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  • Wheel alignment, or tracking, is the process of ensuring your vehicle’s wheels are set to the optimum position
  • Incorrect alignment can result in rapid irregular tyre wear and can even affect the handling and safety of the vehicle.
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  • We stock a wide range of tyres for cars, vans and 4x4s
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stacked tires

Do you know what all the markings on your tyres mean?

If you’re in the market for new tyres all of the variables in tire specifications and the confusing jargon you might hear from tire salesmen or “experts” might make your purchase rather stressful. Or maybe you just want to fully understand the tires you already have, the concepts at work, the significance of all of those sidewall markings. What does all this stuff mean in regular terms?

In this article, we will explore how tyres are built and see what’s in a tyres We’ll find out what all the numbers and markings on the sidewall of a tire mean, and we’ll decipher some of that tyre jargon. By the end of this article, you’ll ­understand how a tyre supports your car, and you’ll know why heat can build up in your tyres, especially if the pressure is low. You’ll also be able to adjust your tyre pressure correctly and diagnose some common tyre problems!


Warning Signs You Need New tyres

Just as your feet are sore after a long walk, the tyres on your car take a beating every time you drive. This isn’t a sign of bad driving –well, not usually — but rather an inevitable fact of life. tyres get old and worn down. And because a tyre failure while you’re driving can be catastrophic, causing your car to go out of control or leaving you stranded in the middle of nowhere without any easy way to get home, you want to know when your tyre are in bad shape so you can get new ones before something goes wrong. Of course, if you have a mechanic look at your car periodically, we will  tell you if the tyres need to be changed, but there are several things you can do yourself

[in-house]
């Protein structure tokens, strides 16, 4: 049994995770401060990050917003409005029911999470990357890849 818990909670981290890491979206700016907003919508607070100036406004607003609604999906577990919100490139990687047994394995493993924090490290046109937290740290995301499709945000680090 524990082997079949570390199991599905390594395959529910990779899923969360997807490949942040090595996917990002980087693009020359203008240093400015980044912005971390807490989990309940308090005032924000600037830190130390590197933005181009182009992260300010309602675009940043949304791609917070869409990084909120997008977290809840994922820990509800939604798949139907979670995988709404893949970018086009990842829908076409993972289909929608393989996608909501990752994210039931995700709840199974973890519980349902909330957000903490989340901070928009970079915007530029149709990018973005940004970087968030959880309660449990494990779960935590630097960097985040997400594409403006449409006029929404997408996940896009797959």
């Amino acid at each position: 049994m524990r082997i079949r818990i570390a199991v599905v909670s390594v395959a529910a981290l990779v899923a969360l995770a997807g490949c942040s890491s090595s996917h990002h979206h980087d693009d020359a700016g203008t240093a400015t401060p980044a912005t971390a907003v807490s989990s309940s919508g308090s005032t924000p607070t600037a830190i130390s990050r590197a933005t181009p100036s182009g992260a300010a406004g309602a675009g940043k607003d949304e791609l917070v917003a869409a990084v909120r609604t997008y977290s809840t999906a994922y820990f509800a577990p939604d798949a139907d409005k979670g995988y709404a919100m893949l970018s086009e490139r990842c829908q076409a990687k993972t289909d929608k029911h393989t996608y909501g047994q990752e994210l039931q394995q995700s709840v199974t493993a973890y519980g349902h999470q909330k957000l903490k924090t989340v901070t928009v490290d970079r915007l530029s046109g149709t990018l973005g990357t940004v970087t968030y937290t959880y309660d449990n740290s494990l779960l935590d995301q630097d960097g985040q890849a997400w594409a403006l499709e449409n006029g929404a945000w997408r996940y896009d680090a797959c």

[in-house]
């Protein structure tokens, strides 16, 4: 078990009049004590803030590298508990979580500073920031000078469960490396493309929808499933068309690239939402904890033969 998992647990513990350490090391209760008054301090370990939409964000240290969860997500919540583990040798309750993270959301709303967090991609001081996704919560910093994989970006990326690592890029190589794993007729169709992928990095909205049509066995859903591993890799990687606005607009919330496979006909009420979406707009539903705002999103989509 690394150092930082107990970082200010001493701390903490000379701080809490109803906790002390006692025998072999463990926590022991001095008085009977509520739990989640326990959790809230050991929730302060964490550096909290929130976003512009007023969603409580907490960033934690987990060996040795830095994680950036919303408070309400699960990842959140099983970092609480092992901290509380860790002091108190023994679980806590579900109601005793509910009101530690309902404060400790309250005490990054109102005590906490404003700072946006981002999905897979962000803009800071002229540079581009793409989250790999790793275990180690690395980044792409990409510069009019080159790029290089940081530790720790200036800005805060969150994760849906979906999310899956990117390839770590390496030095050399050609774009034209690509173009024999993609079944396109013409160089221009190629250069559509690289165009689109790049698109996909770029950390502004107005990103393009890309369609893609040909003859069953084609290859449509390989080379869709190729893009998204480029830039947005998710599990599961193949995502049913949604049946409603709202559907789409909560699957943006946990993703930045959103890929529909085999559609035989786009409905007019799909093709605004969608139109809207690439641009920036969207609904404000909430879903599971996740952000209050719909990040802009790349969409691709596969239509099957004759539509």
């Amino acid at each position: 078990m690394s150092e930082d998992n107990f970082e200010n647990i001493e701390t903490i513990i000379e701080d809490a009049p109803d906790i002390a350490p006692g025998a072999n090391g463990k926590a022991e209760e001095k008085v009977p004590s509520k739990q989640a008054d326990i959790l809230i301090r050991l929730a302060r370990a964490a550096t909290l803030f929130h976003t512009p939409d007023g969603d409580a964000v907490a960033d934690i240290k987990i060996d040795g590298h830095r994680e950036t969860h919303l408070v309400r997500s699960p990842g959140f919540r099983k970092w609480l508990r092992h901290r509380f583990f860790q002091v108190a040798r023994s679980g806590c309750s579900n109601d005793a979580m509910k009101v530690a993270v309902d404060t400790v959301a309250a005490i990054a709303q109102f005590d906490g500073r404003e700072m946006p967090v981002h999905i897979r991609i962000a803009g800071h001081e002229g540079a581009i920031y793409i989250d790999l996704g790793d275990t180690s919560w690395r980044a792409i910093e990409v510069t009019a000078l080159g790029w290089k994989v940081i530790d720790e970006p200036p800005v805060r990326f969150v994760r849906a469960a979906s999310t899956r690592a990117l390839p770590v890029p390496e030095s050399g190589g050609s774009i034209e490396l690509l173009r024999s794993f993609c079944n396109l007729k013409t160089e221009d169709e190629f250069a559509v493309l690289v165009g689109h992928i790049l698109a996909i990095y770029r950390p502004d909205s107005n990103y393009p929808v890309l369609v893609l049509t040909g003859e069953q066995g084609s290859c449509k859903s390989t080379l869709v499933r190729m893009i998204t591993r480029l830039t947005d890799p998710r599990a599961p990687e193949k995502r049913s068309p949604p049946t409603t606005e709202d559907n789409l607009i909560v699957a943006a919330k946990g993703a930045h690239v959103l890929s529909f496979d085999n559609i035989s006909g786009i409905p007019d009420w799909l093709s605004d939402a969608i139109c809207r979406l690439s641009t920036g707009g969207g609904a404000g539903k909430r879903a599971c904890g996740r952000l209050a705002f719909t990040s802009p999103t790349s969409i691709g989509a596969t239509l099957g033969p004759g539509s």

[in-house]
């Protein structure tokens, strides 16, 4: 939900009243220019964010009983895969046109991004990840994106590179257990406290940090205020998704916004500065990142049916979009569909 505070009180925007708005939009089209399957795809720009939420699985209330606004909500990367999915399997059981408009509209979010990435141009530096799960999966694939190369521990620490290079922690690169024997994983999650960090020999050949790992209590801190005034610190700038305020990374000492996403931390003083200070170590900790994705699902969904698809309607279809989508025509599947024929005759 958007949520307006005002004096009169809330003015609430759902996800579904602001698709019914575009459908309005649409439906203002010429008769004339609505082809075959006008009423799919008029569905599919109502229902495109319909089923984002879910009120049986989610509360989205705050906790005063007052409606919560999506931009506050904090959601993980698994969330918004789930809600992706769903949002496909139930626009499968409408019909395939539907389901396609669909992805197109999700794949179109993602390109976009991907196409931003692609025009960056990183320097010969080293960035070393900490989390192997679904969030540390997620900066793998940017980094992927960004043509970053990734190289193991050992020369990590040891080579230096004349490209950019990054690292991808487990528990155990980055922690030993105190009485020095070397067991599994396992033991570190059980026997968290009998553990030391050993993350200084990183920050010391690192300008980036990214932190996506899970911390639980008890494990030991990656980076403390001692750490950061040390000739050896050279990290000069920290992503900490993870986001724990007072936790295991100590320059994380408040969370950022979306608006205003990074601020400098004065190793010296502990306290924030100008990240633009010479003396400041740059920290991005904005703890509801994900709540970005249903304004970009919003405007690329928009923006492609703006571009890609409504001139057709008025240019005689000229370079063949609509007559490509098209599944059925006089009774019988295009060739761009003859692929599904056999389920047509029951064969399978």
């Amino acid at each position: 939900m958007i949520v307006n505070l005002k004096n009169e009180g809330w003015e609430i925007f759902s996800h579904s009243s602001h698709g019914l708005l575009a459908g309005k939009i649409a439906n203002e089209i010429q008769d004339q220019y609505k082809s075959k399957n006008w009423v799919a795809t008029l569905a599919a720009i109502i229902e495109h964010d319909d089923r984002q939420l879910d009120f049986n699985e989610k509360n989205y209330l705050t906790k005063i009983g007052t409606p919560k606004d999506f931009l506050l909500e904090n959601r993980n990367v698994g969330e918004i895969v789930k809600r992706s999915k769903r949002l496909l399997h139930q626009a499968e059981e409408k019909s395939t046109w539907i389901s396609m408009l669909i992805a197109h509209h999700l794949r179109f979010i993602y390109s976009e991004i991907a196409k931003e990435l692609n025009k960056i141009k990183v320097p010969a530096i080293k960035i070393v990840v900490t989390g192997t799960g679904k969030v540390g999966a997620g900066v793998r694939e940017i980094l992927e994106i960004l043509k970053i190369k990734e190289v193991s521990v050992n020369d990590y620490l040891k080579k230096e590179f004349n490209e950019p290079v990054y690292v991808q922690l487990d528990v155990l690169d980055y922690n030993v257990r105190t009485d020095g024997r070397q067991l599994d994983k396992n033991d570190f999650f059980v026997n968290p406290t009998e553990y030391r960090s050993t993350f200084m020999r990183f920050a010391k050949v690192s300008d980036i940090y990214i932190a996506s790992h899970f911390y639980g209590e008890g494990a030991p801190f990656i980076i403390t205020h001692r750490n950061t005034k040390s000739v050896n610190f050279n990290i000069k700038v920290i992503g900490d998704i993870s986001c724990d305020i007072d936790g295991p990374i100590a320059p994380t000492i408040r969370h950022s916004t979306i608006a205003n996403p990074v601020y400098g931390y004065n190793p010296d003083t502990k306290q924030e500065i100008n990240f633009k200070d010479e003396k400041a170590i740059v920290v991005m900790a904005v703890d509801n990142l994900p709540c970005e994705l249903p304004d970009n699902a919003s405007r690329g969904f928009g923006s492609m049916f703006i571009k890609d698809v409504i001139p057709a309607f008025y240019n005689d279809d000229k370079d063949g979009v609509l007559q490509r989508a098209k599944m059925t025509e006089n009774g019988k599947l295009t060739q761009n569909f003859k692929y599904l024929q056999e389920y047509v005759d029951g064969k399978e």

We’ve listed five of the warning signs that indicate you need new tyres (in no particular order)

The tread on your tyres should never fall below 1/16 of an inch (1.6 millimeters) in depth. If you regularly drive on slick, wet surfaces, you’d be even better off with twice that much. You can buy a gauge to measure the tread depth the way the professionals do, but there’s an old trick that will give you a rough idea of how much tread depth you have left and it won’t cost you more than a penny.

Newer tyres have a convenience that older tires lacked. They have tread wear indicator bars built into the tyres themselves. These bars, invisible or barely visible when the tyres  are new, gradually begin to appear as the tread wears down. They appear as flat rubber bars running perpendicular to the direction of the tread itself. If more than one or two of these are visible on a tyre, the tread is getting low. This should be particularly obvious in the wet tracks that your tyres leave after you drive through a puddle. Use the 20p coin  test  double check the depth, but if the bars are starting to appear on any or all of your tyres,

Not all problems with the tyres are going to be in the tread. They can also appear in the sidewall. Fortunately, it’s easy to do a visual check of sidewall problems. Look for tracks or cuts in the sidewall — grooves that are distinct enough to be visible to the naked eye. This could be a sign that your tyre is developing a leak (or worse, that it’s nearly ready to blow out). This is definitely something you want to avoid. So if the cracks in the sidewall are starting to look serious,  Better safe than sorry, as they say.

Sometimes the outer surface of the tyre begins to weaken. The result can be a bulge or blister that extends outward from the rest of the surface. This is similar to an aneurysm in one of your blood vessels and you know that if your doctor tells you that you have an aneurysm, you’d better get to the hospital as quickly as you can before you blow out an artery. It’s the same with your tyre. This weak spot can cause a sudden blow out,

A certain amount of vibration is inevitable when driving, especially on poorly paved roads, but if you’ve been driving for a while, you probably know how much vibration feels right and how much means that something’s going wrong. There can be any of a number of causes for the vibration — maybe your tires are misaligned or unbalanced, or your shock absorbers are starting to go. But it could also indicate that there’s some sort of internal problem in the tyre itself. Even if the tire isn’t the root cause of the vibration, the vibration could damage the tire and pretty soon you’ll have a problem. So if your car has a bad case of the shimmy-shimmy shakes, especially if you notice this when you aren’t driving on bad roads,




Tyre Markings